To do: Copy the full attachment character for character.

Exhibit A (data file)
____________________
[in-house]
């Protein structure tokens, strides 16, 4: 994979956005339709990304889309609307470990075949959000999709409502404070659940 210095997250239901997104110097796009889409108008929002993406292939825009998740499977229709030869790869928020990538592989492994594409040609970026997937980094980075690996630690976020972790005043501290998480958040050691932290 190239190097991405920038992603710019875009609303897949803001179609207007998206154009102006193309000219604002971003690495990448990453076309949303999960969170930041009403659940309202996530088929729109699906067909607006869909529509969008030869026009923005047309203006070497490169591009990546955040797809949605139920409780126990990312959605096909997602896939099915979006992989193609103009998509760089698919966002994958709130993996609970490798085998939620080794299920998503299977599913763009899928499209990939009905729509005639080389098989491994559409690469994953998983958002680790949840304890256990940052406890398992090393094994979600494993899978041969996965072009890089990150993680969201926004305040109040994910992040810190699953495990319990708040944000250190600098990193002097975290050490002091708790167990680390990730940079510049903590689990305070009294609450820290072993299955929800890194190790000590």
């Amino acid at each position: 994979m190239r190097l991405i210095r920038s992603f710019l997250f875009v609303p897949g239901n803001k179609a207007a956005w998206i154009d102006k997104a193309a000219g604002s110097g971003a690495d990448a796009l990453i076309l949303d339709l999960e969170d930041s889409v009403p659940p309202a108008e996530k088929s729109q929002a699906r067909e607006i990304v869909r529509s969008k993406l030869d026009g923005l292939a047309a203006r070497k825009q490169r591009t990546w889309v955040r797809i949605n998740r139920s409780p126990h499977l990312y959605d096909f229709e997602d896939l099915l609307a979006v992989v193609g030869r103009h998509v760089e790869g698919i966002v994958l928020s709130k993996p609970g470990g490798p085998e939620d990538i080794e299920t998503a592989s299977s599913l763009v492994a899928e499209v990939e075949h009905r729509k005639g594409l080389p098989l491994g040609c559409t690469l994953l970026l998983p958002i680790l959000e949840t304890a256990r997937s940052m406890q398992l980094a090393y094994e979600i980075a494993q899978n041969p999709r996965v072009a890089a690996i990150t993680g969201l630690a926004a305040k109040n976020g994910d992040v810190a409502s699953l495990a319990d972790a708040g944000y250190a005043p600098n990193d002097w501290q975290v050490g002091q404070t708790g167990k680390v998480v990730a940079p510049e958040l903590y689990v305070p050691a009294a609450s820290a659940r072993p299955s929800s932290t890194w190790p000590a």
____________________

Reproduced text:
[in-house]
């Protein structure tokens, strides 16, 4: 994979956005339709990304889309609307470990075949959000999709409502404070659940 210095997250239901997104110097796009889409108008929002993406292939825009998740499977229709030869790869928020990538592989492994594409040609970026997937980094980075690996630690976020972790005043501290998480958040050691932290 190239190097991405920038992603710019875009609303897949803001179609207007998206154009102006193309000219604002971003690495990448990453076309949303999960969170930041009403659940309202996530088929729109699906067909607006869909529509969008030869026009923005047309203006070497490169591009990546955040797809949605139920409780126990990312959605096909997602896939099915979006992989193609103009998509760089698919966002994958709130993996609970490798085998939620080794299920998503299977599913763009899928499209990939009905729509005639080389098989491994559409690469994953998983958002680790949840304890256990940052406890398992090393094994979600494993899978041969996965072009890089990150993680969201926004305040109040994910992040810190699953495990319990708040944000250190600098990193002097975290050490002091708790167990680390990730940079510049903590689990305070009294609450820290072993299955929800890194190790000590």
């Amino acid at each position: 994979m190239r190097l991405i210095r920038s992603f710019l997250f875009v609303p897949g239901n803001k179609a207007a956005w998206i154009d102006k997104a193309a000219g604002s110097g971003a690495d990448a796009l990453i076309l949303d339709l999960e969170d930041s889409v009403p659940p309202a108008e996530k088929s729109q929002a699906r067909e607006i990304v869909r529509s969008k993406l030869d026009g923005l292939a047309a203006r070497k825009q490169r591009t990546w889309v955040r797809i949605n998740r139920s409780p126990h499977l990312y959605d096909f229709e997602d896939l099915l609307a979006v992989v193609g030869r103009h998509v760089e790869g698919i966002v994958l928020s709130k993996p609970g470990g490798p085998e939620d990538i080794e299920t998503a592989s299977s599913l763009v492994a899928e499209v990939e075949h009905r729509k005639g594409l080389p098989l491994g040609c559409t690469l994953l970026l998983p958002i680790l959000e949840t304890a256990r997937s940052m406890q398992l980094a090393y094994e979600i980075a494993q899978n041969p999709r996965v072009a890089a690996i990150t993680g969201l630690a926004a305040k109040n976020g994910d992040v810190a409502s699953l495990a319990d972790a708040g944000y250190a005043p600098n990193d002097w501290q975290v050490g002091q404070t708790g167990k680390v998480v990730a940079p510049e958040l903590y689990v305070p050691a009294a609450s820290a659940r072993p299955s929800s932290t890194w190790p000590a």